Thu., February 16, 2012 5:30pm (EST)

Charter School Bill Compromise
By Jeanne Bonner
Updated: 2 years ago

ATLANTA  —  
State Republicans and Democrats say they’ve reached a compromise on a controversial charter school bill. The new version of the constitutional amendment would stipulate that funding for public schools would not be reduced to pay for state charter schools.
State Republicans and Democrats say they’ve reached a compromise on a controversial charter school bill. The new version of the constitutional amendment would stipulate that funding for public schools would not be reduced to pay for state charter schools.
State Republicans and Democrats say they’ve reached a compromise on a controversial charter school bill. The new version of the constitutional amendment would stipulate that funding for public schools would not be reduced to pay for state charter schools.

The bill would allow Georgians to vote on whether the state should approve charter schools.

Republicans and Democrats have been meeting since the bill failed last week to gain the two-thirds majority required for a constitutional amendment.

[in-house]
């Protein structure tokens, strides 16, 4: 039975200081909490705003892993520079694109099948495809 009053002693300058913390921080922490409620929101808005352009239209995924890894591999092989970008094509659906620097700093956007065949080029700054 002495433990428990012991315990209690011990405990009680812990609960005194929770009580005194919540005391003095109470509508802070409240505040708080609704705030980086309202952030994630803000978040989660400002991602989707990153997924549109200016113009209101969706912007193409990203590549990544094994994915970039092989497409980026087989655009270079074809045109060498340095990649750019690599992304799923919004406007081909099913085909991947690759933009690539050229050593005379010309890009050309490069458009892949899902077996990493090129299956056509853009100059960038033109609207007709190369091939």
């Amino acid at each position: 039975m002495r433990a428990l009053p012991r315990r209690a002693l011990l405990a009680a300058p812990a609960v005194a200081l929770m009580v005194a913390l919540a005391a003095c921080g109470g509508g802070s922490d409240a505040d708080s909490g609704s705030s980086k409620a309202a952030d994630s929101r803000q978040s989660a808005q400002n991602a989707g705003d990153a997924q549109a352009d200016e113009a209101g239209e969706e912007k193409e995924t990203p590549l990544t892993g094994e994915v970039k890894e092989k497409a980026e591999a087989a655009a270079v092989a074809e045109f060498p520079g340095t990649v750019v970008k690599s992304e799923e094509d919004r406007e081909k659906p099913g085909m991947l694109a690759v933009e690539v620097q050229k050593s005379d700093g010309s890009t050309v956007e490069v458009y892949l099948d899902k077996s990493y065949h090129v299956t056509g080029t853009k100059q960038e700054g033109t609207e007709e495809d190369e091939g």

Democrats and some rural Republican lawmakers expressed concern that the largely GOP-backed bill would rob local schools of much-needed funding.

Rep. Alisha Morgan is an Atlanta Democrat who co-sponsored the amendment. She says that problem has been resolved.

“In the new version of the constitutional amendment, essentially only state funds could be used and local funds could not be adjusted in any way to fund the state charter schools,” she said.

The measure would override a Georgia Supreme Court ruling that banned the state’s charter school commission. If the amendment passes both chambers, it will go before voters in November.

Many school boards oppose the bill, and some Democrats say the bill is puzzling because its Republicans sponsors typically favor smaller state government.

The amendment could come up for a second vote as early as Friday but lawmakers say it's likely it will be delayed until next week.

The first vote broke only partially along party lines. Seven Democrats sided with the GOP while nine Republicans voted against the measure.